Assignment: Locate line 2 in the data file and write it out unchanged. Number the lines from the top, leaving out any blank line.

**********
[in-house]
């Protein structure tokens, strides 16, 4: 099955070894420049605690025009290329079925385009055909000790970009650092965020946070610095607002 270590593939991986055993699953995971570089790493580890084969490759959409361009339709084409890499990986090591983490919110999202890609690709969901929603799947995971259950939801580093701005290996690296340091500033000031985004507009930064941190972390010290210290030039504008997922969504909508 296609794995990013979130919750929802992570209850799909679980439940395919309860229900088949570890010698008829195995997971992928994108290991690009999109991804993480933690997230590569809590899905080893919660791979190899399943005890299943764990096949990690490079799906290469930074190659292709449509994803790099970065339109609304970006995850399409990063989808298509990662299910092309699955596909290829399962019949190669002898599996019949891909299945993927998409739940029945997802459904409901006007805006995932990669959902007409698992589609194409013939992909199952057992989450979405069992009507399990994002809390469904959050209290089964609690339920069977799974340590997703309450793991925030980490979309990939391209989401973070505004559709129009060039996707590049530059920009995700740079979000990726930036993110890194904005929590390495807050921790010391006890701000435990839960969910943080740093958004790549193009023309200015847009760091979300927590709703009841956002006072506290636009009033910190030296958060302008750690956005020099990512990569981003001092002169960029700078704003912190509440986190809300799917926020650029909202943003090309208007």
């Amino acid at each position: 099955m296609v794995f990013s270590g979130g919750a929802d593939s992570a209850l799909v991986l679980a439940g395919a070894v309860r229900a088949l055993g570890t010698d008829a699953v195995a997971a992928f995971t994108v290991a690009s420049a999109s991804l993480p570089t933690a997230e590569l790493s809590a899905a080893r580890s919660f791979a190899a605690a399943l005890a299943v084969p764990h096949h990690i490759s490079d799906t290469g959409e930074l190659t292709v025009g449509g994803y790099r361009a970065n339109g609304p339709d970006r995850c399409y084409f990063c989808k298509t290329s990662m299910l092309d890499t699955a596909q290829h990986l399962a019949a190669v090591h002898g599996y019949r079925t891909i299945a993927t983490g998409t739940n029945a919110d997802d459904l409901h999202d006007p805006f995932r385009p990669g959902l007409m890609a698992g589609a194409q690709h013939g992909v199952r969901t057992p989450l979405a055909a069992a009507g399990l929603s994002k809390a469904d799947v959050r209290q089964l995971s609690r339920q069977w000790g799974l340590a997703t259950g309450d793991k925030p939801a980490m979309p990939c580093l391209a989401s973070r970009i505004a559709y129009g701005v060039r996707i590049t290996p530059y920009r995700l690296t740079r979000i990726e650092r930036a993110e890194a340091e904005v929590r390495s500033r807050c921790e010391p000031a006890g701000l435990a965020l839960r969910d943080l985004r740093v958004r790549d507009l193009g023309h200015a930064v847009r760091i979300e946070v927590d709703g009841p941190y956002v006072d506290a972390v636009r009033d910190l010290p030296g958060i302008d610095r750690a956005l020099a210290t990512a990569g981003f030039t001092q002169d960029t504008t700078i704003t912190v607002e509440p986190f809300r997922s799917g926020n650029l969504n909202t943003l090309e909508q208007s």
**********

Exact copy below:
């Protein structure tokens, strides 16, 4: 099955070894420049605690025009290329079925385009055909000790970009650092965020946070610095607002 270590593939991986055993699953995971570089790493580890084969490759959409361009339709084409890499990986090591983490919110999202890609690709969901929603799947995971259950939801580093701005290996690296340091500033000031985004507009930064941190972390010290210290030039504008997922969504909508 296609794995990013979130919750929802992570209850799909679980439940395919309860229900088949570890010698008829195995997971992928994108290991690009999109991804993480933690997230590569809590899905080893919660791979190899399943005890299943764990096949990690490079799906290469930074190659292709449509994803790099970065339109609304970006995850399409990063989808298509990662299910092309699955596909290829399962019949190669002898599996019949891909299945993927998409739940029945997802459904409901006007805006995932990669959902007409698992589609194409013939992909199952057992989450979405069992009507399990994002809390469904959050209290089964609690339920069977799974340590997703309450793991925030980490979309990939391209989401973070505004559709129009060039996707590049530059920009995700740079979000990726930036993110890194904005929590390495807050921790010391006890701000435990839960969910943080740093958004790549193009023309200015847009760091979300927590709703009841956002006072506290636009009033910190030296958060302008750690956005020099990512990569981003001092002169960029700078704003912190509440986190809300799917926020650029909202943003090309208007």